by Clare Ibarra, History
Teaching Effectiveness Award Essay, 2017
The reality of teaching History at the university level is that the professor and the student walk into the lecture hall with two totally different expectations of what it is they will accomplish in that space. While students believe they will enter the classroom being asked to memorize dates, place events in chronological order, and flesh out details in fact-oriented essays, the professor does not see History in this way. Rather, the professor will ask their students to see History as they do, to step away from the realm of what happened to develop narratives of how and why things happen the way they do. Professors and students don’t see eye-to-eye when it comes to defining what History actually is, and this continues to be one of the largest hurdles I have faced in the classroom as a graduate student instructor. With my own experience in stumbling through this very transition (from high school history to university-level History), I have tried to bridge this gap in my own classroom, building upon the skills students learn before arriving to college to develop those skills that History professors will expect of them.
Upon becoming a graduate student instructor this past fall, I became committed to working with my students to build what I call historical “muscle.” To flex one’s historical “muscle” is to be able to move beyond basic comprehension of individual facts and assess the information they are given by its significance and usefulness to an overall narrative. Week after week, I realized my students were great at remembering dates and fun facts, but could rarely tell me why these things were important in the long run. My goal is to build the necessary skills to assess why a particular date or event is important in a larger scheme or story, helping them to bridge that gap between high school History and learning History at university.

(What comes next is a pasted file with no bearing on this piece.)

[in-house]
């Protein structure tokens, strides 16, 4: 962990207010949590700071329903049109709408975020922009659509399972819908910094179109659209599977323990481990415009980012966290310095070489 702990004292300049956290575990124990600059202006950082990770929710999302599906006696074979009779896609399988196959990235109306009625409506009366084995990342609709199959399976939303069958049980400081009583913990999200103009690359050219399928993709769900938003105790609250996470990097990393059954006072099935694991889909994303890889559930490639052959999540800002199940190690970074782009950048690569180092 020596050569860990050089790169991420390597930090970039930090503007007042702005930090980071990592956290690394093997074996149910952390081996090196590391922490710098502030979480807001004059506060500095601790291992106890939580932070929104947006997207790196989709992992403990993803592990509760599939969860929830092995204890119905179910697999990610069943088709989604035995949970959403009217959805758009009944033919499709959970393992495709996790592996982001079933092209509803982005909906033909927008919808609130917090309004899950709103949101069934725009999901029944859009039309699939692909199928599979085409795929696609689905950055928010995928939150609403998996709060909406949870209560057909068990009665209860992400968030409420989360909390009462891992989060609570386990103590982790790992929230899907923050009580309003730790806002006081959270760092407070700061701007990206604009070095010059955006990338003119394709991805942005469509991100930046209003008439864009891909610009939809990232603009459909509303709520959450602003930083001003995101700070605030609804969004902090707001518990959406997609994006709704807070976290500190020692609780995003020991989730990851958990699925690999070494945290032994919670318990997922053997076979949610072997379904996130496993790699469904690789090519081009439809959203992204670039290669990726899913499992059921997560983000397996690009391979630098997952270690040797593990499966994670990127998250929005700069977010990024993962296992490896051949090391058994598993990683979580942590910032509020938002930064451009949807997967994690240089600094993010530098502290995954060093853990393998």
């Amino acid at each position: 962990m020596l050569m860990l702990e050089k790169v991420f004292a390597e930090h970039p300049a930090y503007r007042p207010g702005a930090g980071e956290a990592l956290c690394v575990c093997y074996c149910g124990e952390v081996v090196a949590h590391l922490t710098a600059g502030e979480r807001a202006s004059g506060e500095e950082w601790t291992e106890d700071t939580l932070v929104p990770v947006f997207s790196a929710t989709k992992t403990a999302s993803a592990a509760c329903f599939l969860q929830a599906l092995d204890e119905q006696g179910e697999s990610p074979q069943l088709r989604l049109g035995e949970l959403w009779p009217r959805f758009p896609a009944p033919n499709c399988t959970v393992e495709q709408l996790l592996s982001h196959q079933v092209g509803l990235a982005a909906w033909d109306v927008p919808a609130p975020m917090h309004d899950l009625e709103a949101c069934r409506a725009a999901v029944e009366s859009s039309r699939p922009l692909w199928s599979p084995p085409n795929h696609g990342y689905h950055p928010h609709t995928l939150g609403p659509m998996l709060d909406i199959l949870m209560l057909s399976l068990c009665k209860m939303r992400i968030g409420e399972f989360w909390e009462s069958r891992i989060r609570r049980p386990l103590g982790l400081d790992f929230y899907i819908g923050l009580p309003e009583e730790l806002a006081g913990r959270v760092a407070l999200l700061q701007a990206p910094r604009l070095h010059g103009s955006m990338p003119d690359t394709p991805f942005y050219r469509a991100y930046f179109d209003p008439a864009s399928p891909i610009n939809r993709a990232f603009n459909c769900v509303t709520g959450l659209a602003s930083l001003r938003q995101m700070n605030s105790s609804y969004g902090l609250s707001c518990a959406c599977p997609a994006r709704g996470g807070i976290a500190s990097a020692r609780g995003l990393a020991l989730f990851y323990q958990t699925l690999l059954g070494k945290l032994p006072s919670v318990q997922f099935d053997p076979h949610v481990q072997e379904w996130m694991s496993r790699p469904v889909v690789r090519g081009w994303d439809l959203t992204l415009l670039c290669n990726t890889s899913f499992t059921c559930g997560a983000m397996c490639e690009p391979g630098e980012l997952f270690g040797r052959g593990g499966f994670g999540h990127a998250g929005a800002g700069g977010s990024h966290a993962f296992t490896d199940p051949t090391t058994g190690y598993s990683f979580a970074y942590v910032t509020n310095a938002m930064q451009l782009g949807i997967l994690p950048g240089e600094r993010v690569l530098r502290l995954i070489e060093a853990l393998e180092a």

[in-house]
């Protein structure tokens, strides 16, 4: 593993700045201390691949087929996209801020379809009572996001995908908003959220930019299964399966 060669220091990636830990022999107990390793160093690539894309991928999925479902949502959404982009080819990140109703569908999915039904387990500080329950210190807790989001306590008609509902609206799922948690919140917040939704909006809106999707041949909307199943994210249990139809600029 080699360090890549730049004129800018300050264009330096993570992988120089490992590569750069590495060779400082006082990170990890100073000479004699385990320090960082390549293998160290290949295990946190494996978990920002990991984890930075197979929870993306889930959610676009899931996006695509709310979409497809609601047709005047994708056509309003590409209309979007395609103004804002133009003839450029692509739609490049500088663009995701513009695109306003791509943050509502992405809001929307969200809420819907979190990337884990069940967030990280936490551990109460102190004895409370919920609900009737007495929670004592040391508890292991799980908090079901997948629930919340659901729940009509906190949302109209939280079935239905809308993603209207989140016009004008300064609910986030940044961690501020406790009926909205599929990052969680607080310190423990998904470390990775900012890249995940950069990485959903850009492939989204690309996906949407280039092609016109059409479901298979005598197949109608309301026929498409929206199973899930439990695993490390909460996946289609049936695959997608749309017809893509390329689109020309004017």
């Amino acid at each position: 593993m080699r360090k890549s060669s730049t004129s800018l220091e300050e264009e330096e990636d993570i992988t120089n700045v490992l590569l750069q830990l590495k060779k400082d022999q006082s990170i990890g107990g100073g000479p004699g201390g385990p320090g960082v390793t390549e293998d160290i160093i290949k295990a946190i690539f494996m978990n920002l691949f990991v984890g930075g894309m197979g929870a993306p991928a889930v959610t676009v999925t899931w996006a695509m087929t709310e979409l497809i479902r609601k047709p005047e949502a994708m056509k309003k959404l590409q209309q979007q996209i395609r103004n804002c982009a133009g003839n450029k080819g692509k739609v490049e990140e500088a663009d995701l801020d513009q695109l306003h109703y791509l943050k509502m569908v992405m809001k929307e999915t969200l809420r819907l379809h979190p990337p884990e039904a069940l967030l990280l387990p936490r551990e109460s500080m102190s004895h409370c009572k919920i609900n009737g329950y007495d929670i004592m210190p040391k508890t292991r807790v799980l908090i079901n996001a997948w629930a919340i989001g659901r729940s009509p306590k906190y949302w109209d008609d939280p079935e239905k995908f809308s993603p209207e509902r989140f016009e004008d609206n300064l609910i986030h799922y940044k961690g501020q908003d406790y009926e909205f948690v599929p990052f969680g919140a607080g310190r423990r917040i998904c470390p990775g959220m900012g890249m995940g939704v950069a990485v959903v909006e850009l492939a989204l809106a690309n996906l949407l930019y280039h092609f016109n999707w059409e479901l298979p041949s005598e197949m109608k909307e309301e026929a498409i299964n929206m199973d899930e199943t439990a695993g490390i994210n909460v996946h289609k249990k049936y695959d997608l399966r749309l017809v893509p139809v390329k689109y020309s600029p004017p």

In order to accomplish this, I created a lesson plan that would help my students learn the first skill to university-level History: asking the right kinds of historical questions. Before delving too deep into the particularities of historical inquiry, I decided to start my students off with an assessment of their pre-existing knowledge of “good” History. I have learned through experience that in order to get students to perform a task where they are creating their own intellectual work (i.e. creating a “good” historical question), it is helpful to introduce them to the subject matter through a set of examples. I gave them a handout of “bad historical questions,” which I then had them assess together as a group. We then made a list on the board of the qualities that did not lend themselves towards genuine historical inquiry. One by one, my students dissected these “bad” historical questions, and developed a list of qualities that would make for good historical inquiry, showing that they actually did know something about History.
With this list on the board, I asked my students to take this pre-existing knowledge and put it into practice. As part of their homework, each student came to class having read a short, two-page primary source from an assigned online collection. I then split my students into small groups, so that they could discuss the documents’ contents, determine what kind of document it was (a memo from a government agency, a transcript from a television interview, etc.) and then create questions of historical inquiry that were complex enough to be interesting, but not too complex so as to be unanswerable.
The discussions my students had in their groups no longer focused on what specific things happened in a text, but why these facts and data were important, how they could be used in different contexts, and how a close-reading of a primary source could lead to a “good” historical question. These conversations proved that my students were making the necessary steps to move away from the realm of what happened to how and why something might have happened — to that university-level History thinking that the professor expected of them. This lesson plan was also important in the scheme of our course, as the students were required to write a research paper, in which they posed research questions and developed a narrative from a large amount of documents and data to answer that question. The lesson plan proved fruitful when, two weeks later, my students submitted paper proposals that showed careful reading of primary sources and questions that were not only interesting, but answerable.